Krista Harrison Depression,Sleep,Weight loss Why sleep is critical for your health

Why sleep is critical for your health

With a lack of sleep the last few days because my little guy has been sick, I felt prompted to write this blog.  🙂

I love my sleep, but it can be hard to fit in 8 hours every night, due to many factors.

60% of Canadian adults feel tired most of the time.  Many may say that they don’t need much sleep, but research says differently.

When it comes to being healthy, we tend to focus a lot on what we eat and how often we exercise.  Sleep is often an oversight and a lack of sleep is easily compensated with caffeinated beverages during the day to allow us to stay alert.

It is important to know that long term sleep deprivation, can contribute to many health conditions:

  • Diabetes
  • Risk of depression
  • Decreased Immune Function
  • Lack of clarity and focus
  • Weight Gain
  • Memory impairment
  • Cardiovascular and heart disease
  • Alzheimers
  • Cancer

If you couple lack of sleep with most of us being stressed 24/7, it is a recipe for disaster!   Stress causes your body to release cortisol, a hormone released by your adrenal glands. Your body normally releases cortisol in the morning with a sharp peak, and those levels fall back down an hour or so later and stay low until the following morning when the process begins all over again. With chronic stress, your cortisol levels stay elevated throughout the day into the evening hours which increases anxiety and may make falling asleep and staying asleep difficult, as melatonin (our hormone that regulates sleep) cannot rise when cortisol is high.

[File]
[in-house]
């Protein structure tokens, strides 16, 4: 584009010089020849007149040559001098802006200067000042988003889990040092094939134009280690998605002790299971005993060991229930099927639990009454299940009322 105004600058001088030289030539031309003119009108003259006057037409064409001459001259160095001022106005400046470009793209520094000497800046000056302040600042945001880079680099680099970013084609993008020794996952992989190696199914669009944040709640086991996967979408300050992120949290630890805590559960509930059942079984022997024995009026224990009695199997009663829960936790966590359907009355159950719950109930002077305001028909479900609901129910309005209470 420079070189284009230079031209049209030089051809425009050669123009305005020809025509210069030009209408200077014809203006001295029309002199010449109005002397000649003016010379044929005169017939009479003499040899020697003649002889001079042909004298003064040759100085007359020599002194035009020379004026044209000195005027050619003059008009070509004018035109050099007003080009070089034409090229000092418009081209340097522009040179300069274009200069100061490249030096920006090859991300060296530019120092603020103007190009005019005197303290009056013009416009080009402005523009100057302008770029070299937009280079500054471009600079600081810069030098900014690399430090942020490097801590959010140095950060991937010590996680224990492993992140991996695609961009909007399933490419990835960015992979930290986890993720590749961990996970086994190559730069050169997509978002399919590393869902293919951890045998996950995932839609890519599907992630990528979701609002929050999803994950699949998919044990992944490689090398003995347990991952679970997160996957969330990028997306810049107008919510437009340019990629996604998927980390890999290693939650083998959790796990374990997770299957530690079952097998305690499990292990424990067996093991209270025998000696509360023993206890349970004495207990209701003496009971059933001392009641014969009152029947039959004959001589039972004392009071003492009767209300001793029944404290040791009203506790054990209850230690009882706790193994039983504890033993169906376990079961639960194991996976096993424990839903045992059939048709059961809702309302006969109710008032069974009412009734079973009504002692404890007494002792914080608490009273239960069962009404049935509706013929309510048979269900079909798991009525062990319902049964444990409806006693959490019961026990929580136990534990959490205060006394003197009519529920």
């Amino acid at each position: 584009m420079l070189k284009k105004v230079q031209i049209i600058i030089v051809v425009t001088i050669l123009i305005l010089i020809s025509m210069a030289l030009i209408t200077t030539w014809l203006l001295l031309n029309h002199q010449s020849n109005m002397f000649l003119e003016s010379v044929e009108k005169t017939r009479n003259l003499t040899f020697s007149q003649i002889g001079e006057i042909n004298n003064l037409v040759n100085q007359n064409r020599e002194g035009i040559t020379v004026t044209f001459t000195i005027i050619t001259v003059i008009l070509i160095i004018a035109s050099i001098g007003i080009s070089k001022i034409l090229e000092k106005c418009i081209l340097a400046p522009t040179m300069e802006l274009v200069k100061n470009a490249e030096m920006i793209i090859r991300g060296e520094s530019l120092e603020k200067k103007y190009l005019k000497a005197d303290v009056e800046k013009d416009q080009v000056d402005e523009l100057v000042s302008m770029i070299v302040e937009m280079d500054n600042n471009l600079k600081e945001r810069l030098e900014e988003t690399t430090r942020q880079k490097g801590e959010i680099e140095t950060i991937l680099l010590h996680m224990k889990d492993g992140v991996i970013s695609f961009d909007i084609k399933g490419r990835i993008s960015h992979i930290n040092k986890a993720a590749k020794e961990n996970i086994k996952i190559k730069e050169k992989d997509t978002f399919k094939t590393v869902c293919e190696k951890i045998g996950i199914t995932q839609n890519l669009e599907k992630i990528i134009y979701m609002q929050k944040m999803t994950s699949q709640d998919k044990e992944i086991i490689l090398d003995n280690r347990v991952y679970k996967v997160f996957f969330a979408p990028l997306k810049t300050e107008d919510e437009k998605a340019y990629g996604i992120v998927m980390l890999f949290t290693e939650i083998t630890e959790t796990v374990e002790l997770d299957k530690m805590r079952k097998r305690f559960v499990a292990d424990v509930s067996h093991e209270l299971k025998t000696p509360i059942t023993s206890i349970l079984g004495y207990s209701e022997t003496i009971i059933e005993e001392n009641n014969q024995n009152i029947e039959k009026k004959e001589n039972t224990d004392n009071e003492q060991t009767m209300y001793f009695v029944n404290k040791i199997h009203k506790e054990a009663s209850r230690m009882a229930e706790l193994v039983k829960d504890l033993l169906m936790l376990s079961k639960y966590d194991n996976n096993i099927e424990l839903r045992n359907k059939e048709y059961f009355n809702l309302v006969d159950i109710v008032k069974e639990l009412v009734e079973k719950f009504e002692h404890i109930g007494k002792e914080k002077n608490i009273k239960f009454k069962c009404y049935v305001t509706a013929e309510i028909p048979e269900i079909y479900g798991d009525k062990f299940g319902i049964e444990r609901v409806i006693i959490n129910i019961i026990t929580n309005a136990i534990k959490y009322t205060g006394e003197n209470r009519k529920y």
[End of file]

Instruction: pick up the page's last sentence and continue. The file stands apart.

So what are we to do if getting enough sleep is an ongoing issue for you?


  1.  When you feel sleepy at night, don’t ignore this.  All work can wait until tomorrow.  Allow your body to rest and go to bed (you will be far more productive the next day!).  Don’t wait for your second wind to kick in.  By staying up later, you are borrowing energy from tomorrow – a vicious cycle you don’t want to get trapped in.
  2. The blue lights emitted from computers, TV’s and cell phones have a negative affect on us by tricking our brain into thinking it is still daytime, thereby delaying the release of melatonin. Put the technology away and read a book, sip on tea or enjoy a hot bath before bed.
  3. Put a halt on eating 2 hours before bed to let digestion finish so as to not inhibit sleep.
  4. Sleep in a completely dark room – or as much as possible.  The slightest bit of light (even your clocks) can affect your body’s production of melatonin.

Sleep Better and Feel Better!


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